Mergers create layoffs, but also open up the job market



    With mega-media mergers as the soup-of-the-day, the job market could go either way.

    “Historically when there are large mergers there are layoffs within a year or two,” said Gerry Sanders, professor of strategy at BYU’s Marriott School of Management.

    However, he said that a merger such as with AOL and Time Warner Inc. probably would not see much change in available jobs because each company focuses on different sectors of the media.

    The loss of jobs would occur at the administrative level because a company does not need two presidents, Sanders said.

    Companies merging from different sectors of the media may actually need to increase their number of employees according to Kathryn Hale, principle analyst for Dataquest’s e-business group in a press release.

    “Traditional media companies need to double their interactive media staff,” Hale said.

    If not, they could risk loosing their audiences to AOL-TimeWarner, Hale said.

    Laurie Wilson, chair of the communications department at BYU, said that she sees employment opportunities growing in the media industry for communications students.

    “Content is still the driving factor and we are content producers,” she said.

    Instead of seeing adverse effects in the job market from mega-media mergers, Wilson said she sees phenomenal opportunities.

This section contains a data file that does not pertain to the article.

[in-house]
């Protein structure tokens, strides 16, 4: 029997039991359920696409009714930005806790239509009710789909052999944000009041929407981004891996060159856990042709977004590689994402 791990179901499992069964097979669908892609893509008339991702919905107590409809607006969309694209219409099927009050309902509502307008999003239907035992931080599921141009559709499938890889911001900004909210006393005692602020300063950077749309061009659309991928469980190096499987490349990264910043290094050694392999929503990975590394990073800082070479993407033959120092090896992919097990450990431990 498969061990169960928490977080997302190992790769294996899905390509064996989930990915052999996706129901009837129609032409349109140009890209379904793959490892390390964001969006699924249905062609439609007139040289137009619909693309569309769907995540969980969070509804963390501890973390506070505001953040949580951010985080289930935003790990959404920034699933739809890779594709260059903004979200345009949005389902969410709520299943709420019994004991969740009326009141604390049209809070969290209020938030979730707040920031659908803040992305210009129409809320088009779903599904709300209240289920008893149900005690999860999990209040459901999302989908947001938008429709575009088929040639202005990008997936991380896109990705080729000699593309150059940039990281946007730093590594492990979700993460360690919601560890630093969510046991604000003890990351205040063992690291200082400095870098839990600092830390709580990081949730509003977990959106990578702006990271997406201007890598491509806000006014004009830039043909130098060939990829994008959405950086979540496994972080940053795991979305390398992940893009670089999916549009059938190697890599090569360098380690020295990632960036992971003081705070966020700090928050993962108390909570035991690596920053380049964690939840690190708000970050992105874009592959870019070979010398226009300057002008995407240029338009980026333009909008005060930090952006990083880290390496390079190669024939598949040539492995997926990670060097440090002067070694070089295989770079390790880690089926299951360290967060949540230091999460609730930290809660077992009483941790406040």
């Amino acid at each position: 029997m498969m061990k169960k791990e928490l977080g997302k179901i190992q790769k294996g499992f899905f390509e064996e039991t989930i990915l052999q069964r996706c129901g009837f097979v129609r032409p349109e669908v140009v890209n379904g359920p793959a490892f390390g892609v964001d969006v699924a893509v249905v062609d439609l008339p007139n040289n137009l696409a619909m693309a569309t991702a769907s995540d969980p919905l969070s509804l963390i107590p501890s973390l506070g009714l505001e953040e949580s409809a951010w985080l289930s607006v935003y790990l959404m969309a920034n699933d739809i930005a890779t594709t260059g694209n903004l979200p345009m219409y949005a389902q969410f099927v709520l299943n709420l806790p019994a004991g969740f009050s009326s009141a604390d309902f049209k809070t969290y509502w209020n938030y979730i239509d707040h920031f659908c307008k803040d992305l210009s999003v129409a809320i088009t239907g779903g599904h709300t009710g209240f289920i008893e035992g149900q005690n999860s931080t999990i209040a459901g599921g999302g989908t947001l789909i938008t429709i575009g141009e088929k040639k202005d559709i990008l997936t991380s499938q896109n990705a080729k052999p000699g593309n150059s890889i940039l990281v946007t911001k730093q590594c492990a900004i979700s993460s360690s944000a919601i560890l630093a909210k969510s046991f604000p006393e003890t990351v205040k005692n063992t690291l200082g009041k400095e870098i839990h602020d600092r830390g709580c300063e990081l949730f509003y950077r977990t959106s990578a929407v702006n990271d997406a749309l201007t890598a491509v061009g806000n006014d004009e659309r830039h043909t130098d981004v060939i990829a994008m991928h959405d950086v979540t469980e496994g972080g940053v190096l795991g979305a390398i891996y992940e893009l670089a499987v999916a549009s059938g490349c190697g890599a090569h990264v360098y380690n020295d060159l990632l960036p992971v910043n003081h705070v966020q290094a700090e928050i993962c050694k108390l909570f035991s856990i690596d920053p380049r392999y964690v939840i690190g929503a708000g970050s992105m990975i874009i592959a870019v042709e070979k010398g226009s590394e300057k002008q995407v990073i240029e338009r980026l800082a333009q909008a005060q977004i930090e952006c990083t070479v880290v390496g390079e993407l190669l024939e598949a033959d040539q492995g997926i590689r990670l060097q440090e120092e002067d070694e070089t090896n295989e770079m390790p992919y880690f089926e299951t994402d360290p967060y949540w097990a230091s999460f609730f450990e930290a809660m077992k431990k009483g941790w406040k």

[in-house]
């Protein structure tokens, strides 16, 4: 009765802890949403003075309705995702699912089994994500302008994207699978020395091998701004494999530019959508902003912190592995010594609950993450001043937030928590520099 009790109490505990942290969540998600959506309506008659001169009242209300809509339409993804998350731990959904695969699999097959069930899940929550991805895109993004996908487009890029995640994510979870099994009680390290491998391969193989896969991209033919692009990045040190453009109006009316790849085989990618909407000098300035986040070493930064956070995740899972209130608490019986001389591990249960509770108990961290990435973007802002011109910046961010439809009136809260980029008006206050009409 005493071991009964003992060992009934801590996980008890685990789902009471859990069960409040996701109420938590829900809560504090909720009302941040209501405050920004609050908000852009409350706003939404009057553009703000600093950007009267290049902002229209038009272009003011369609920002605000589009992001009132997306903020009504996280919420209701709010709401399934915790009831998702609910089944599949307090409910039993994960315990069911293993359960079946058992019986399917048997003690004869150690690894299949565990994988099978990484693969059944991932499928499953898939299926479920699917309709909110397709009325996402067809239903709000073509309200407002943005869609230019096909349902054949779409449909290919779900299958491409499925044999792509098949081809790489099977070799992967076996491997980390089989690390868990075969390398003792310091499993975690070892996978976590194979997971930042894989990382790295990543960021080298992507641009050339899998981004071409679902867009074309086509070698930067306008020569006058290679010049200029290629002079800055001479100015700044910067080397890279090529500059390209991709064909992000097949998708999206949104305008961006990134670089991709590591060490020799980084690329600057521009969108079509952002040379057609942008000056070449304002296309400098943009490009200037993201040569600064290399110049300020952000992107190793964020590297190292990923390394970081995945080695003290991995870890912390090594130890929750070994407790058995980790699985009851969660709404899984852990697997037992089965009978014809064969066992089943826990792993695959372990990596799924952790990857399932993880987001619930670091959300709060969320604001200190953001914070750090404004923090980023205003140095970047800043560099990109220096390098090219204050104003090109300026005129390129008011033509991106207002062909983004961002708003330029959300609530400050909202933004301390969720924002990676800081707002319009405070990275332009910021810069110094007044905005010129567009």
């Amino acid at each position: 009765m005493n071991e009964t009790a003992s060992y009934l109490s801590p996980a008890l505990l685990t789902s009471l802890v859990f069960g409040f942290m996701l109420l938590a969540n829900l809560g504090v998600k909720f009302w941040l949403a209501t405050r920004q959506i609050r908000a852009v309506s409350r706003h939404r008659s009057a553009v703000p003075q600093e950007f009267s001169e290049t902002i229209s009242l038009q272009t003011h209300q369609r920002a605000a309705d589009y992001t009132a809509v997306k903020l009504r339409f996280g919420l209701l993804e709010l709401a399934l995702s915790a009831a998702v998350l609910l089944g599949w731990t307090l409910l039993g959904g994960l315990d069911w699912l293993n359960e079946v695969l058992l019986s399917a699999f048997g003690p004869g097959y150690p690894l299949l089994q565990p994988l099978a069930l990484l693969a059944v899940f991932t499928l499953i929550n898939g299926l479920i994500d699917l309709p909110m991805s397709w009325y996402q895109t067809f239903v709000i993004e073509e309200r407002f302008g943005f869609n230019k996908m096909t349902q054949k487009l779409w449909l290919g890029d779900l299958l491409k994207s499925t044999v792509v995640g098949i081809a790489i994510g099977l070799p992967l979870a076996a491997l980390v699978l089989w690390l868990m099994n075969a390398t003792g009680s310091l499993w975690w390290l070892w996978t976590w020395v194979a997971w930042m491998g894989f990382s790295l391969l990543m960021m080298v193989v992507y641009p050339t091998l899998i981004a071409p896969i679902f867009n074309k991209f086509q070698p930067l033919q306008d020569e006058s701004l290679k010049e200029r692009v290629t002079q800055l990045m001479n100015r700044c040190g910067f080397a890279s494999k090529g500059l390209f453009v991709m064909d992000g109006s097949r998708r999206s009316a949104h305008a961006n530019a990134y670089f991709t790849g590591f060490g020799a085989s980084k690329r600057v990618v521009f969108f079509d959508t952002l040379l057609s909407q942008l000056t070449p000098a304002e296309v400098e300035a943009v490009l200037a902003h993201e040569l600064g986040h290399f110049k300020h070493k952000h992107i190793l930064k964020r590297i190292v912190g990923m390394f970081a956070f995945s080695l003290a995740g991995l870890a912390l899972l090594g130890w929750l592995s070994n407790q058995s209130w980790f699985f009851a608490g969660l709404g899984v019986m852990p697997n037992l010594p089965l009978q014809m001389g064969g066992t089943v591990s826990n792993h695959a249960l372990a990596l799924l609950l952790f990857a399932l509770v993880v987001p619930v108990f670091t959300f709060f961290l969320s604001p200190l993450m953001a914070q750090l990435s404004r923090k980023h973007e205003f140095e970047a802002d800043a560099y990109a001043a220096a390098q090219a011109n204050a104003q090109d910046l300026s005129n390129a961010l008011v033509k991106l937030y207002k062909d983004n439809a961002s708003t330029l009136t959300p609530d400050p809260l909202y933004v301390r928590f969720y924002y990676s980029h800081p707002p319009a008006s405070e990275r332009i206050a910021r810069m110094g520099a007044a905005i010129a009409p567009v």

“This is probably one of the most promising fields for the future,” Wilson said.

    According to Sanders, companies merging from the same market sector are the ones that will cut jobs.

    “When Zion’s Bank and First Security Bank merged they announced there would be job cuts,” Sanders said.

    The reason for job cuts in the bank merger were because both companies engaged in the same type of business, so there was redundancy in the types of employees working for the newly merged company, Sanders said.

    For example, the merger announced Jan. 24 between Time Warner and EMI Group may see as many as 3,000 jobs cut in the next three years according to The Associated Press. Both companies have business dealings in the music industry.

    Don Livingstone, director of the Center for Entrepreneurship at BYU, said there are more reasons for layoffs than just overlap of employees.

    “AOL has lost billions of dollars in market value because many people question whether it (the merger with Time Warner) will work,” Livingstone said. “The market really punished their stocks.”

    A decrease in stock value and the increase of debt in a mega-merger can also cause a people to lose jobs,” Livingstone said.

    Print Friendly, PDF & Email